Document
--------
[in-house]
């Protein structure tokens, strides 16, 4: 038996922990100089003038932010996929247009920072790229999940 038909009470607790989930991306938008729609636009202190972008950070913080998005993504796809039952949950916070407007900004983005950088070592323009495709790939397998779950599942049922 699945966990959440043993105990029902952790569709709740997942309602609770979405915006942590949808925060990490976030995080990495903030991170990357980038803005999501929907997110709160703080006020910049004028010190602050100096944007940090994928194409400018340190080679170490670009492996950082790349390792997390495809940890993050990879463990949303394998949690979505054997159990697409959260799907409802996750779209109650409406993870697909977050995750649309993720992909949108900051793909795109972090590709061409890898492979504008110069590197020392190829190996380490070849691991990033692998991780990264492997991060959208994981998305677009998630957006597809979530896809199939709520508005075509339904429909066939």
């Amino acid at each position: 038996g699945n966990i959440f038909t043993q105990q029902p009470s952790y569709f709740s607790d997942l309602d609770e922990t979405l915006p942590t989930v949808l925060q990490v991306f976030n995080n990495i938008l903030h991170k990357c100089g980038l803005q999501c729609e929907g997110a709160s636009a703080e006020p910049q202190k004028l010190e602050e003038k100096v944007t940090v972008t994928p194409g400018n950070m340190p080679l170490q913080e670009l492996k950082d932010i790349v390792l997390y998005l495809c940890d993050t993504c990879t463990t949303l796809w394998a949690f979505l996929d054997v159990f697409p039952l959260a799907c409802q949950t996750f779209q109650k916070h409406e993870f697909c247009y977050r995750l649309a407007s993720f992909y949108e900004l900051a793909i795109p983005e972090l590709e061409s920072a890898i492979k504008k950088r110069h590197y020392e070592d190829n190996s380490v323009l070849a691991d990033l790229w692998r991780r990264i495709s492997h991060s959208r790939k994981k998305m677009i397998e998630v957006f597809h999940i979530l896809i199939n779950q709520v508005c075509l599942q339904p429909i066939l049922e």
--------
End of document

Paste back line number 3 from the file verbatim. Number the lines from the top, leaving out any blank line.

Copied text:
């Amino acid at each position: 038996g699945n966990i959440f038909t043993q105990q029902p009470s952790y569709f709740s607790d997942l309602d609770e922990t979405l915006p942590t989930v949808l925060q990490v991306f976030n995080n990495i938008l903030h991170k990357c100089g980038l803005q999501c729609e929907g997110a709160s636009a703080e006020p910049q202190k004028l010190e602050e003038k100096v944007t940090v972008t994928p194409g400018n950070m340190p080679l170490q913080e670009l492996k950082d932010i790349v390792l997390y998005l495809c940890d993050t993504c990879t463990t949303l796809w394998a949690f979505l996929d054997v159990f697409p039952l959260a799907c409802q949950t996750f779209q109650k916070h409406e993870f697909c247009y977050r995750l649309a407007s993720f992909y949108e900004l900051a793909i795109p983005e972090l590709e061409s920072a890898i492979k504008k950088r110069h590197y020392e070592d190829n190996s380490v323009l070849a691991d990033l790229w692998r991780r990264i495709s492997h991060s959208r790939k994981k998305m677009i397998e998630v957006f597809h999940i979530l896809i199939n779950q709520v508005c075509l599942q339904p429909i066939l049922e």